5 Things To Remember When You Have BPD

Borderline personality disorder

Borderline personality disorder (BPD) is listed in the Diagnostic and Statistical Manual of Mental Disorders, Fifth Edition (DSM-5) as a chronic, mental health disorder. It is a complex psychological condition that is characterized by pervasive instability in moods, emotions, behaviors, and interpersonal relationships. This instability interferes with one’s ability to function in his or her daily life, long-term planning, as well as an individual’s sense of identity. Fortunately, there are a variety of treatment options available for a person diagnosed with borderline personality disorder. Still, having a diagnosis of and living with BDP can be challenging. Therefore, it can be helpful to bear the following in mind:

  • You are not manipulative or attention-seeking: A hallmark symptom of BPD is to experience a rapid onset of intense emotions. As a result, people with this condition can quickly become extremely distressed. When someone with BPD is upset, it is because they are genuinely distressed and struggling to cope with those feelings, while trying to manage an incredibly complex mental health condition. You deserve to have your distress listened to, respected, validated, and taken seriously.
  • You are loveable and can be in a healthy relationship: Relationships can feel like a whirlwind at times, because when someone with BPD, especially those struggling with chronic feelings of emptiness or loneliness, develops a real connection, the intensity is akin to any other emotion they experience. Your BPD, emotional sensitivity or mental health difficulties do not mean there is something unlovable about you. On the flip side, people with BPD have a lot of love to give, so much that it can be overwhelming. People with BPD can have successful long-term relationships, lasting for decades.
  • Do not believe everything you read: The is an array of content, across all entertainment platforms (e.g., websites, videos, movies, podcasts, etc.) that depict people with BPD in a negative light (e.g., abusers, monsters, bullies, etc.). Additionally, some books and research papers portray people with BPD as helpless, vengeful, or vindictive. Whilst mental health ailments are becoming better understood and more accurately represented, this shift seems to be occurring much more slowly for personality disorders, such as BPD, and the stigma continues to cause detrimental consequences.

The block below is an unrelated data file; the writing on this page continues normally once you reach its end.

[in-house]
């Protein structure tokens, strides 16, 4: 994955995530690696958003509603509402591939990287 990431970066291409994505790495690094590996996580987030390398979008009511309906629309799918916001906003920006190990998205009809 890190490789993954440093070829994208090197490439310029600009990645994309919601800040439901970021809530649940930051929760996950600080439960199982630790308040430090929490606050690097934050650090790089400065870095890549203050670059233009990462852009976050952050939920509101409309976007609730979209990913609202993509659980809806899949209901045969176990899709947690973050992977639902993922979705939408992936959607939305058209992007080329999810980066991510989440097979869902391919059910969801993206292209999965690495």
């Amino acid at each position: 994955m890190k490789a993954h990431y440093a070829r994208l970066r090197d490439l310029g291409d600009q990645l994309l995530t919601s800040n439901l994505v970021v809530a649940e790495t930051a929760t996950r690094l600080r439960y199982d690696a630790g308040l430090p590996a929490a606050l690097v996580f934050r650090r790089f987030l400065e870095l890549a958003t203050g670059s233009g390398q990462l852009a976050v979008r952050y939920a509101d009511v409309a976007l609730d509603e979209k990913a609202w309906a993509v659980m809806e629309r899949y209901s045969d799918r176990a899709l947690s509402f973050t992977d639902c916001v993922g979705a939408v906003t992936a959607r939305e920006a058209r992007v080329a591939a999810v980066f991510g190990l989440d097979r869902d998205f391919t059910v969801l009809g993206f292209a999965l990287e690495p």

• You did not cause BPD: Although the cause of borderline personality disorder remains unknown, the National Institute of Mental Health (NIH) alludes to research that “suggests that genetics, brain structure and function, and environmental, cultural, and social factors play a role, or may increase the risk for developing borderline personality disorder.”
  • You are not alone: Borderline personality disorder is not an uncommon disorder, as an 1.4% of the adult population in America experience BPD.

 

Treatment In Calabasas

Calabasas is a city in California. It is a well-known suburb of Los Angeles, located west of the San Fernando Valley and north of the Santa Monica Mountains. Over the past decade, the city of Calabasas has grown in its reputation for luxury as well as for privacy which makes it a hidden gem for residential living for society’s elite, and one of the most desirable destinations in Los Angeles County. It is also home to a plethora of highly qualified mental health clinicians providing an array of therapeutic services and treatment options.

 

The information above is provided for the use of informational purposes only. The above content is not to be substituted for professional advice, diagnosis, or treatment, as in no way is it intended as an attempt to practice medicine, give specific medical advice, including, without limitation, advice concerning the topic of mental health. As such, please do not use any material provided above to disregard professional advice or delay seeking treatment.